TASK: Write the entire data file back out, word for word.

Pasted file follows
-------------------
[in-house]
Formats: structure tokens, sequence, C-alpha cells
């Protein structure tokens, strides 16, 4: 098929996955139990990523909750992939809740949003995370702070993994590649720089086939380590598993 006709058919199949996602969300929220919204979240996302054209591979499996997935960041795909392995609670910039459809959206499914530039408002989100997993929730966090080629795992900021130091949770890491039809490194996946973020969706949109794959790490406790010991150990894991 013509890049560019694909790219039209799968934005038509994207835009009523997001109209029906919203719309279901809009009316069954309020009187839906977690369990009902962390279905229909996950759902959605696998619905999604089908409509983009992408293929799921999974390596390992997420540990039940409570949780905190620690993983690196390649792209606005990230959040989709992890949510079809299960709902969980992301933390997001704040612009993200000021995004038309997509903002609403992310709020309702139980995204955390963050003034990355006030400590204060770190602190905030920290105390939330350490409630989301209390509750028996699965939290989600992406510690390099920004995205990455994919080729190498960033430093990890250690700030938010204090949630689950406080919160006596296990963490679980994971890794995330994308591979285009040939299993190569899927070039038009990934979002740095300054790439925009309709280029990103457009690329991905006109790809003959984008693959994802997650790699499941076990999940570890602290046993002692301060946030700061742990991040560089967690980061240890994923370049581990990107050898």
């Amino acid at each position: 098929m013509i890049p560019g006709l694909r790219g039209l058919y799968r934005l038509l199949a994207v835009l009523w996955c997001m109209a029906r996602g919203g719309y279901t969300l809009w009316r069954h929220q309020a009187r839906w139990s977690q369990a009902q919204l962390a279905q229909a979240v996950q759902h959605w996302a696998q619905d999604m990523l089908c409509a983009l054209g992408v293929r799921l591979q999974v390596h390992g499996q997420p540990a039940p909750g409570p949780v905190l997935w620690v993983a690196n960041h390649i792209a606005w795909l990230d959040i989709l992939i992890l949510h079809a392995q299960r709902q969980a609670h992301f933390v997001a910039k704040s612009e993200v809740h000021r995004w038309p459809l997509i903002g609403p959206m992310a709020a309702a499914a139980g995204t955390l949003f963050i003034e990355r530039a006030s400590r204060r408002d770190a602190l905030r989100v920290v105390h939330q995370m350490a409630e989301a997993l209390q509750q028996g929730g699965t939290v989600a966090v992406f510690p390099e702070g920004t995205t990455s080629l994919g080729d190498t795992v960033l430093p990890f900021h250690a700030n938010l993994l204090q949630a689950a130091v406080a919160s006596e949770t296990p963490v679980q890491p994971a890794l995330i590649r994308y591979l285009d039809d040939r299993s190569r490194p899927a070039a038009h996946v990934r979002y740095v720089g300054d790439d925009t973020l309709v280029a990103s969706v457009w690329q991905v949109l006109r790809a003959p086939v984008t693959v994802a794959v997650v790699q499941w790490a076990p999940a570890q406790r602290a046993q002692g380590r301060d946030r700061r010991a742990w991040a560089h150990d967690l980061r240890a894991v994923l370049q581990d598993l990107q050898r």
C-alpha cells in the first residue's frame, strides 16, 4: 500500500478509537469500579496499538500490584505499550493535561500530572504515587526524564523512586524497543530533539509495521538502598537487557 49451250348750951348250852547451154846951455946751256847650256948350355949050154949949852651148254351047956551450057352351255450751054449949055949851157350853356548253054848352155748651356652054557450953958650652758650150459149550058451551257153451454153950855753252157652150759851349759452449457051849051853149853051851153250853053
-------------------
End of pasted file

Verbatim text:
[in-house]
Formats: structure tokens, sequence, C-alpha cells
């Protein structure tokens, strides 16, 4: 098929996955139990990523909750992939809740949003995370702070993994590649720089086939380590598993 006709058919199949996602969300929220919204979240996302054209591979499996997935960041795909392995609670910039459809959206499914530039408002989100997993929730966090080629795992900021130091949770890491039809490194996946973020969706949109794959790490406790010991150990894991 013509890049560019694909790219039209799968934005038509994207835009009523997001109209029906919203719309279901809009009316069954309020009187839906977690369990009902962390279905229909996950759902959605696998619905999604089908409509983009992408293929799921999974390596390992997420540990039940409570949780905190620690993983690196390649792209606005990230959040989709992890949510079809299960709902969980992301933390997001704040612009993200000021995004038309997509903002609403992310709020309702139980995204955390963050003034990355006030400590204060770190602190905030920290105390939330350490409630989301209390509750028996699965939290989600992406510690390099920004995205990455994919080729190498960033430093990890250690700030938010204090949630689950406080919160006596296990963490679980994971890794995330994308591979285009040939299993190569899927070039038009990934979002740095300054790439925009309709280029990103457009690329991905006109790809003959984008693959994802997650790699499941076990999940570890602290046993002692301060946030700061742990991040560089967690980061240890994923370049581990990107050898």
């Amino acid at each position: 098929m013509i890049p560019g006709l694909r790219g039209l058919y799968r934005l038509l199949a994207v835009l009523w996955c997001m109209a029906r996602g919203g719309y279901t969300l809009w009316r069954h929220q309020a009187r839906w139990s977690q369990a009902q919204l962390a279905q229909a979240v996950q759902h959605w996302a696998q619905d999604m990523l089908c409509a983009l054209g992408v293929r799921l591979q999974v390596h390992g499996q997420p540990a039940p909750g409570p949780v905190l997935w620690v993983a690196n960041h390649i792209a606005w795909l990230d959040i989709l992939i992890l949510h079809a392995q299960r709902q969980a609670h992301f933390v997001a910039k704040s612009e993200v809740h000021r995004w038309p459809l997509i903002g609403p959206m992310a709020a309702a499914a139980g995204t955390l949003f963050i003034e990355r530039a006030s400590r204060r408002d770190a602190l905030r989100v920290v105390h939330q995370m350490a409630e989301a997993l209390q509750q028996g929730g699965t939290v989600a966090v992406f510690p390099e702070g920004t995205t990455s080629l994919g080729d190498t795992v960033l430093p990890f900021h250690a700030n938010l993994l204090q949630a689950a130091v406080a919160s006596e949770t296990p963490v679980q890491p994971a890794l995330i590649r994308y591979l285009d039809d040939r299993s190569r490194p899927a070039a038009h996946v990934r979002y740095v720089g300054d790439d925009t973020l309709v280029a990103s969706v457009w690329q991905v949109l006109r790809a003959p086939v984008t693959v994802a794959v997650v790699q499941w790490a076990p999940a570890q406790r602290a046993q002692g380590r301060d946030r700061r010991a742990w991040a560089h150990d967690l980061r240890a894991v994923l370049q581990d598993l990107q050898r």
C-alpha cells in the first residue's frame, strides 16, 4: 500500500478509537469500579496499538500490584505499550493535561500530572504515587526524564523512586524497543530533539509495521538502598537487557 49451250348750951348250852547451154846951455946751256847650256948350355949050154949949852651148254351047956551450057352351255450751054449949055949851157350853356548253054848352155748651356652054557450953958650652758650150459149550058451551257153451454153950855753252157652150759851349759452449457051849051853149853051851153250853053